The picture of debt in Nova Scotia is a conflicting one for sure. Nova Scotia has one of the lowest debt loads in the country, both in total public debt, and debt per capita. And while the recession was certainly felt in this province, you can barely tell by looking at the total amount of debt the province had during that time. Nova Scotia’s debt load did peak briefly in 2010, but dropped the following year, showing signs of growth for the province. This year however, Nova Scotia’s debt climbed higher than it was even at the height of the recession. And it’s at this time that the province is spending the least amount in servicing that debt.
Nova Scotia’s total debt in 2012 was $13.2 billion – just slightly over the $13 billion in debt the province experienced in 2010. It was also $485.2 million higher than the previous year, due to the additional deficit the province piled on at that time.
The deficit in Nova Scotia is also very interesting, as within the past four years, they actually didn’t have one during 2008 and 2009 – the years that the recession was hitting all other areas of the country the hardest. But in fact, Nova Scotia actually saw surpluses these years. It wasn’t until 2010, when the rest of Canada started to show signs of recovery and growth, that Nova Scotia sank deep into the red, and piled on a $268.5 million deficit. Unfortunately, this year that number has gotten only very slightly better, as the province saw a $248.5 million deficit.
These numbers make the situation in Nova Scotia seem bad indeed, don’t they? And that’s where the conflicting portion of it comes in. When you turn away from the very general terms of total public debt, and the province’s deficit, and have a look at other stats, you see that it may not really be all that bad after all.
The net debt to GDP percentage is one of the measures that can more accurately predict how the province is doing. Not only does this percentage indicate the overall wealth of the province, but it also shows just how burdensome today’s debt is going to be for future generations. As you can see from the chart above, Nova Scotia has been fairly good at keeping its debt manageable for future generations, and has been working at significantly reducing this number over the past 15 years.
However, again there’s another contrasting picture being painted when you look at how well Nova Scotia is doing at paying back its debt, or rather looking at their debt servicing costs. In the early 2000s, the province was doing fairly well at repaying its debts consistently, which in the end helps bring the total amount of debt down. In 2011, at a time when the province’s debt was hitting an all-time high, and paying it off was more important than ever, the province paid less in debt servicing costs than they had when their debt was relatively low.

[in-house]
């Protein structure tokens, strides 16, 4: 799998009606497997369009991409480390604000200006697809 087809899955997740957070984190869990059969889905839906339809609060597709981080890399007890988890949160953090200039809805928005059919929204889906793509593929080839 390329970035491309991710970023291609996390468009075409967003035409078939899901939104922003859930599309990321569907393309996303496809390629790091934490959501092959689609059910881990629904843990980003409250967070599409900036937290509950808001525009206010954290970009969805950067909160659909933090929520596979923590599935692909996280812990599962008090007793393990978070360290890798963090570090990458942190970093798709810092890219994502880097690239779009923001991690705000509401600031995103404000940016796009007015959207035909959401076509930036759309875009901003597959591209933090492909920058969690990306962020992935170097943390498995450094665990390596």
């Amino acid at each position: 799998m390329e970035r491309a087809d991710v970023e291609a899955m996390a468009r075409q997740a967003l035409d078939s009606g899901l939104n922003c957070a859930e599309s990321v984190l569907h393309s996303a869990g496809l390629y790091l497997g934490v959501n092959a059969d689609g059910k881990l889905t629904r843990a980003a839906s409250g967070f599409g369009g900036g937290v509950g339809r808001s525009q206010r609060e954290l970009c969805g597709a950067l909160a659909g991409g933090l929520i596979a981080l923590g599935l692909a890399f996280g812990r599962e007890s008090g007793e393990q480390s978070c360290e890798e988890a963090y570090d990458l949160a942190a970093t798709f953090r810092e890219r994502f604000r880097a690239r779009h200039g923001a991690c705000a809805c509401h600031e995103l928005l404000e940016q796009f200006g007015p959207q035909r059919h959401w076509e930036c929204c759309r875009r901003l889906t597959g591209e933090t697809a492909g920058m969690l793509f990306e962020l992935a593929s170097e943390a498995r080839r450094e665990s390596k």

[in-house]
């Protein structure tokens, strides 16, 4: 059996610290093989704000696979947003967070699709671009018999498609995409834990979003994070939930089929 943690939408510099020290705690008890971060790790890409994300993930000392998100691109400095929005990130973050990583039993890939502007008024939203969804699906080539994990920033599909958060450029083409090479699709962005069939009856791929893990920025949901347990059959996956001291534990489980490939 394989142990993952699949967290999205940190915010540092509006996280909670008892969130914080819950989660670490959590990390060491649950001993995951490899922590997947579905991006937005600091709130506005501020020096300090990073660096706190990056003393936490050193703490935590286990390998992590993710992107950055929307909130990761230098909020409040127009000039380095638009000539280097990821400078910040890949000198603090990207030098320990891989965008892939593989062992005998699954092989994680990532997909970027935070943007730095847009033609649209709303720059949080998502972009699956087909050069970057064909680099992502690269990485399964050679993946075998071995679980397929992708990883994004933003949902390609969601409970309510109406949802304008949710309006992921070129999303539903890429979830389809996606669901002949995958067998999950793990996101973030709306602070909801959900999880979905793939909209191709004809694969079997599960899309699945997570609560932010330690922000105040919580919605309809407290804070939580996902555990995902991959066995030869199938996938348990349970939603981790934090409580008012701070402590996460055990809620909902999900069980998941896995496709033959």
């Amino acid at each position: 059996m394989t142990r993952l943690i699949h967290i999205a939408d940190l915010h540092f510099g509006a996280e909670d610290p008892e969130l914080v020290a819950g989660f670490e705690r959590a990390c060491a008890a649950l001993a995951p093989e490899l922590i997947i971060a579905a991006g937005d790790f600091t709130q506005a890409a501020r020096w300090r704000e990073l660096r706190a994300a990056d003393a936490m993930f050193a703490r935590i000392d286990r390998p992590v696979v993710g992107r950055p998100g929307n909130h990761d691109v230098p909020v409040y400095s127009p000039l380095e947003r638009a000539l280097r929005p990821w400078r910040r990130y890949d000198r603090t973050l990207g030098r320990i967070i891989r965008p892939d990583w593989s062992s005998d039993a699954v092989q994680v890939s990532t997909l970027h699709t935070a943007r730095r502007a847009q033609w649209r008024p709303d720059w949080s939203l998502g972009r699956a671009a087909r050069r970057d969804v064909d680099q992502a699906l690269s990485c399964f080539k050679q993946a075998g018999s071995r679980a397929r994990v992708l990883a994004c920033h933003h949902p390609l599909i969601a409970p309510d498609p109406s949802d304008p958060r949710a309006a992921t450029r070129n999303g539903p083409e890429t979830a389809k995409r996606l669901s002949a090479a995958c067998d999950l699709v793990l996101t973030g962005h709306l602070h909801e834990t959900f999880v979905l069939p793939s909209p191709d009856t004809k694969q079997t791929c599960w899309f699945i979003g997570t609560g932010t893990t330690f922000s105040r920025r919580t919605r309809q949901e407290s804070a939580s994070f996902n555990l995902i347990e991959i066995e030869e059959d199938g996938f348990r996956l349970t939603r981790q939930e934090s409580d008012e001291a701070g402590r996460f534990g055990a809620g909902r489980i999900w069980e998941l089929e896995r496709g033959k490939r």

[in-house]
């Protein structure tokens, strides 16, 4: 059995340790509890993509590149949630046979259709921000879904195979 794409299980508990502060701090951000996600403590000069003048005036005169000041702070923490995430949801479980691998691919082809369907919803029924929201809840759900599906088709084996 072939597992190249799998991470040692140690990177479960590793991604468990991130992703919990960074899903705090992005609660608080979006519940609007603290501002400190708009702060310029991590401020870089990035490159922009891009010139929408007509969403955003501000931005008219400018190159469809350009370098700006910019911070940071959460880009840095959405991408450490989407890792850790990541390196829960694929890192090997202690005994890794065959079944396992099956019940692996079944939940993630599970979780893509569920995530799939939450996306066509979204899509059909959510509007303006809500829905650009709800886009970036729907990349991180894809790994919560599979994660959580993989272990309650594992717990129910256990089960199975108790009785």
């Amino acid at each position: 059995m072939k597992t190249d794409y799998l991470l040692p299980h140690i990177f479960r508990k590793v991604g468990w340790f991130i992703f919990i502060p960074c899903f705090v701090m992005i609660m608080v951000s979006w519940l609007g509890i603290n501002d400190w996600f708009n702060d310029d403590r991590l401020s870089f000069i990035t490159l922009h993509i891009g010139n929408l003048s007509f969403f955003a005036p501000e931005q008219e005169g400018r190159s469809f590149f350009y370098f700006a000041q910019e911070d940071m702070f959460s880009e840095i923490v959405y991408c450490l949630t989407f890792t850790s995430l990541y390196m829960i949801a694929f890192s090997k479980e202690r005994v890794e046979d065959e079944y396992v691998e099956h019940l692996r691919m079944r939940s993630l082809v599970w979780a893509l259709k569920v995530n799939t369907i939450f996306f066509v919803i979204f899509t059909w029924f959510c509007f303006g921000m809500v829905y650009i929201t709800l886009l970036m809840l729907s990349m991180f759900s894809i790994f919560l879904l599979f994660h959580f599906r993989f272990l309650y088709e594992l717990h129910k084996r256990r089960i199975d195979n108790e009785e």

But wherever this province has even a hint of a gloomy cloud, it also has a silver lining, and this can be seen in the net debt per capita for the province. But here too, the news is somewhat conflicting.
That’s because the current debt per capita in Nova Scotia is $14,008 – which is right in line with Alberta’s debt per capita – the lowest in the country. However, this measure of economic well-being also shows how well residents of Nova Scotia are able to service their debt; and if the amount of debt they’re taking on is surpassing the amount of income they’re bringing in. Considering that this amount has been climbing steadily for the past four years, this actually isn’t good news for the province of Nova Scotia.
The picture of debt in Nova Scotia can certainly be considered to be a confusing one. On the one hand, their entire debt and debt per capita levels are fairly low when compared with the rest of the country. However, residents as well as the provincial government continue to dig themselves deeper in debt, and at a time when both are taking longer, and are less able, to pay it off. If Nova Scotia wants to see the prosperity and surpluses that they once did – especially during the recession, when they were one of the only provinces to see growth – they’re going to need to create strategies to get out of the debt they’re in, and reduce their spending in all areas drastically.
The biggest cities in Nova Scotia are:
Later on, we’ll be taking a look at each of these cities, and the picture of debt within them.